The second chapter assesses the association between the organizational decision of providing collective goods during disasters and subsequent firm performance proxied using post-disaster sales growth in the affected country. It presents a comparative analysis of the economic efficiency of leading versus following (i.e., imitating or choosing a different response) or abstaining in the decision to donate to major earthquakes. Drawing upon work on the social construction of preferences in the behavioral economics literature and institutional logics in the organizational literature, I formalize that optimization and the possession of relevant experience are not sufficient factors to predict rent allocation. Organizations characterized by naïveté and the use of heuristics often capture rents. The contribution of the study to the timing strategy literature centers on the identification of clear incumbent (dis)advantages, the assessment of time-dependence and non-linearity patterns, and fine-grained timing measures (to the minute granularity). The preliminary results support the argument that market response is driven by the interaction of the characteristics of the organizational choice, the relative organizational standing in an institutional group, and stakeholder expectations regarding the social need.
The final chapter studies the effect of corporate disaster giving on social welfare proxied using the magnitude of total aid received across different types of disasters. Over 90 percent of the deaths from natural disasters have occurred in low- and middle-income countries, yet more than 85 percent of in-kind and monetary relief coming from business organizations worldwide has gone to high-income economies. From the perspective of social welfare, does this mean an inefficient allocation of economic resources? Is this a failure of the doing well by doing good argument? The extant literature has produced little systematic evidence as to answer these questions and understand whether society at large benefits more by the intervention of firms in such areas as education, social infrastructure, and disaster relief, than by limiting such responsibility to the state. I examine the causal effect of corporate disaster giving in the efficiency of disaster relief and recovery. I argue that business giving efficiently specializes in black swans, highly unexpected and costly phenomena that maximize the incapacity of the state to cope with the economic hardship. In such contexts, corporate giving acts as a stop-loss mechanism and complements public funding in nations that have been historically deprived of public multilateral aid.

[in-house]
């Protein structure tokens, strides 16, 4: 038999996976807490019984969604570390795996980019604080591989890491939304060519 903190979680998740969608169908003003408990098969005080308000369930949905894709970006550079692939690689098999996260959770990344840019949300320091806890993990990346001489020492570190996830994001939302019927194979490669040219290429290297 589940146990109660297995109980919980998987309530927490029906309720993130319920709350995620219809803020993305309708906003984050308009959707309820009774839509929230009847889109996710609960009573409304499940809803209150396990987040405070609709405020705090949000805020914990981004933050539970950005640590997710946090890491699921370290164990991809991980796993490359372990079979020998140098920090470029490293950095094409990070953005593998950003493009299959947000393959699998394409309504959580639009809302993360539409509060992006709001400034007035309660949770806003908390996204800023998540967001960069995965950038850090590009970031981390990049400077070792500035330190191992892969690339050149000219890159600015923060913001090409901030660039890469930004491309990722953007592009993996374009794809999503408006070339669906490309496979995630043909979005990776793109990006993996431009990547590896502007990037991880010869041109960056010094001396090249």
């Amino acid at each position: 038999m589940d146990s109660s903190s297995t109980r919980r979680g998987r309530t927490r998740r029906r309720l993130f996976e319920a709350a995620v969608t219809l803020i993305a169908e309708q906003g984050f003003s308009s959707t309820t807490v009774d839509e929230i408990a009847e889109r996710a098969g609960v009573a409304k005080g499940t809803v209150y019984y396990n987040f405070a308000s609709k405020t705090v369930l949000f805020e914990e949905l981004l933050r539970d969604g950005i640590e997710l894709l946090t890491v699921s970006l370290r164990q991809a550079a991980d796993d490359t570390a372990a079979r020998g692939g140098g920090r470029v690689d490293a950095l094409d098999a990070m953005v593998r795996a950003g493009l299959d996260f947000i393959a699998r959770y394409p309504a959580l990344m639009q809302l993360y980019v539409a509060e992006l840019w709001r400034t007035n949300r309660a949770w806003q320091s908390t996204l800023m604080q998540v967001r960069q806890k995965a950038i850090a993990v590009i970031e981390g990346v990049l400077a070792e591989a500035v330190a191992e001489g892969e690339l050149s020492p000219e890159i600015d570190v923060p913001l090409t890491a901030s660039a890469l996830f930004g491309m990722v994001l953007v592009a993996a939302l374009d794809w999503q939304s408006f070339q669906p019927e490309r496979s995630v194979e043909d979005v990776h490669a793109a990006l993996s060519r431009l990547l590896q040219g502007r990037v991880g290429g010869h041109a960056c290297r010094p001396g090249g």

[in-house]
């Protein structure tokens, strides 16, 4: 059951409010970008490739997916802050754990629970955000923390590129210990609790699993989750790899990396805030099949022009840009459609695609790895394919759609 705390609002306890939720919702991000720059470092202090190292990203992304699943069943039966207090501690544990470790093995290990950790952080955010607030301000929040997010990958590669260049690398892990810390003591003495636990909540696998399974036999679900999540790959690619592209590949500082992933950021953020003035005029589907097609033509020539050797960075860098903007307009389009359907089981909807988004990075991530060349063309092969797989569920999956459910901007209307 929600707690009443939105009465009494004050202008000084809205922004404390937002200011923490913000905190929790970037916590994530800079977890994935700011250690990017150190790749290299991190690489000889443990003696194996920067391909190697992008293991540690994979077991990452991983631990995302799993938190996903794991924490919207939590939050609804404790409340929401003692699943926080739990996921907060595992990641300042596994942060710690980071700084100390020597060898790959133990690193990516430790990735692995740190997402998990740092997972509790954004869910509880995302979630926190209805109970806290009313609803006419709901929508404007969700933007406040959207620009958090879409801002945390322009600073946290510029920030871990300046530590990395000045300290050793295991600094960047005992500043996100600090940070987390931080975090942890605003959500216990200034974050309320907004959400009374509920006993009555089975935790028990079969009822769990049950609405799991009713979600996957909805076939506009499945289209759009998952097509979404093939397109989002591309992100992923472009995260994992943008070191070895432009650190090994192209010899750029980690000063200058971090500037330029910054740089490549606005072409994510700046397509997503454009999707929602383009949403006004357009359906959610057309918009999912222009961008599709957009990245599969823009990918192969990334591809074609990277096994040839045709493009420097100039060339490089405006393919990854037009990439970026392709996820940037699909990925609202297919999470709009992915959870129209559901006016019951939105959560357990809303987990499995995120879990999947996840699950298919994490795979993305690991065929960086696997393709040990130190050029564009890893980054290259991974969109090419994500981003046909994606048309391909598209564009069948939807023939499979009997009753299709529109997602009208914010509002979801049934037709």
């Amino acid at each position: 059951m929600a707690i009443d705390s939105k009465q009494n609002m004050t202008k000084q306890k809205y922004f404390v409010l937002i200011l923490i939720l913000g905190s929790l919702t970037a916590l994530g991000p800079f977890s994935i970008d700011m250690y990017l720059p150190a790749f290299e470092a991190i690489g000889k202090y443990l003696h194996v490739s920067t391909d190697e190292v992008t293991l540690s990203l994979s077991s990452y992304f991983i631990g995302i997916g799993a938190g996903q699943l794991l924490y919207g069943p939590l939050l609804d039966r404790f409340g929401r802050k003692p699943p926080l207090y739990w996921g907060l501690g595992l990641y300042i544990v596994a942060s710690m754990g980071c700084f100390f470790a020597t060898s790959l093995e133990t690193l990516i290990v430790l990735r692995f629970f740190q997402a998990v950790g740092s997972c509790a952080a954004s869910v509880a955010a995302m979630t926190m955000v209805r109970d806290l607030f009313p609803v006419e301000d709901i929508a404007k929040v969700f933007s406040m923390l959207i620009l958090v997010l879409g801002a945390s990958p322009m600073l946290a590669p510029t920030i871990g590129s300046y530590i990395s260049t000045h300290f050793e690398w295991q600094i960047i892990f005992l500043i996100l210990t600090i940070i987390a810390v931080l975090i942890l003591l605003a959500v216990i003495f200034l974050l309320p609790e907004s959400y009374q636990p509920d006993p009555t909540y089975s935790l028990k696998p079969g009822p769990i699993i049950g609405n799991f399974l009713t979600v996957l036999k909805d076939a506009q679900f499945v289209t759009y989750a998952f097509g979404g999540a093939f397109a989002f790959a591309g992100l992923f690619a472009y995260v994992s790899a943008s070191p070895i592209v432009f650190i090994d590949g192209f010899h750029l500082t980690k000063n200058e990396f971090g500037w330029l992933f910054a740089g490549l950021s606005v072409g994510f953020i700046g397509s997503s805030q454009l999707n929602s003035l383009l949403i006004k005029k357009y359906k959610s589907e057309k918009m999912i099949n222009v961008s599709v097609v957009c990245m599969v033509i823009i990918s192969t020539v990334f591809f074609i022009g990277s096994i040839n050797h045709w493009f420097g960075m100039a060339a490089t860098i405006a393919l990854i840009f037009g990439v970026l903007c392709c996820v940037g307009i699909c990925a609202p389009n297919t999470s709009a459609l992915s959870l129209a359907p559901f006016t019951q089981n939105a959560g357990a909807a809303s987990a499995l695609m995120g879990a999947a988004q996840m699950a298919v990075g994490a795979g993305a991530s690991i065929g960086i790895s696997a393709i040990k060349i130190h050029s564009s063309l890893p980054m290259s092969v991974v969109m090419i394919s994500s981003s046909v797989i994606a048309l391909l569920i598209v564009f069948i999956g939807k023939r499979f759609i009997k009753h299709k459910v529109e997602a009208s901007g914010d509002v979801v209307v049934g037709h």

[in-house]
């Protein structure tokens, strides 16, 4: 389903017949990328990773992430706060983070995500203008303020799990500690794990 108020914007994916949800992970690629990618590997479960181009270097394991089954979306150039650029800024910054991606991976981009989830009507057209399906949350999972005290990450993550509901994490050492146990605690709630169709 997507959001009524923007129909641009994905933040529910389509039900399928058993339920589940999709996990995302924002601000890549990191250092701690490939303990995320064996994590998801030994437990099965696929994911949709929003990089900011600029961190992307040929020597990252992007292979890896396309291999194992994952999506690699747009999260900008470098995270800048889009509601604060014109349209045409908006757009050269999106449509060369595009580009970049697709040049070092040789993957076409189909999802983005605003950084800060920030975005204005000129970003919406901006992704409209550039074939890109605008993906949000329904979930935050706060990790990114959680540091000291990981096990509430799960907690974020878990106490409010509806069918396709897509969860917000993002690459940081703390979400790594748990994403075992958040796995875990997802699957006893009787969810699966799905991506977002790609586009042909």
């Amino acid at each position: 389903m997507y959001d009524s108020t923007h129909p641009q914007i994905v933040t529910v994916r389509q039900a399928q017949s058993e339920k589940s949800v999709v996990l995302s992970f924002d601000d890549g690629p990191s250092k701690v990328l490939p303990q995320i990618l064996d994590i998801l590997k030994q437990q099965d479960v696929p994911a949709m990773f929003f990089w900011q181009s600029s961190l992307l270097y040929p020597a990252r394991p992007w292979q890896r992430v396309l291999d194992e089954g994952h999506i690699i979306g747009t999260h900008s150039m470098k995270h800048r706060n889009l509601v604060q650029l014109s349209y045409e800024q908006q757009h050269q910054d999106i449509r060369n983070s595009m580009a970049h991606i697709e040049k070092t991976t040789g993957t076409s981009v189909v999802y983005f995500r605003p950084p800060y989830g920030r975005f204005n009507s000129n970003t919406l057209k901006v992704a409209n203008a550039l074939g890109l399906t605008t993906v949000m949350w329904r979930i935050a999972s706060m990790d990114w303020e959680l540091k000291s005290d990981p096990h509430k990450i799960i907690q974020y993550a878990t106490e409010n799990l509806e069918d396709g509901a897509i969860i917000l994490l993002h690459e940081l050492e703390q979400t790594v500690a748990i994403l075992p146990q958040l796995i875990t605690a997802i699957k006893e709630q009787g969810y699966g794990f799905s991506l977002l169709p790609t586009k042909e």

I analyze these arguments with a unique dataset comprised by all organizational responses reported in news media (i.e., firms and foundations, non-profit national and multinational organizations) to the relief and recovery fund of all the major sudden natural disasters that affected the world in the last 20 years. I match this original dataset to data on the geographic location and sales of the 10,000 largest multinational corporations from the Directory of Corporate Affiliates. I also use news media reports from Factiva to track firm visibility one year before and after the event. In addition to taking advantage of the exogenous characteristic of the timing of sudden disasters, I contribute to the organizational literature in addressing the econometric challenge posed by endogeneity by bringing novel methods to evaluate the private and social efficiency of organizational choices.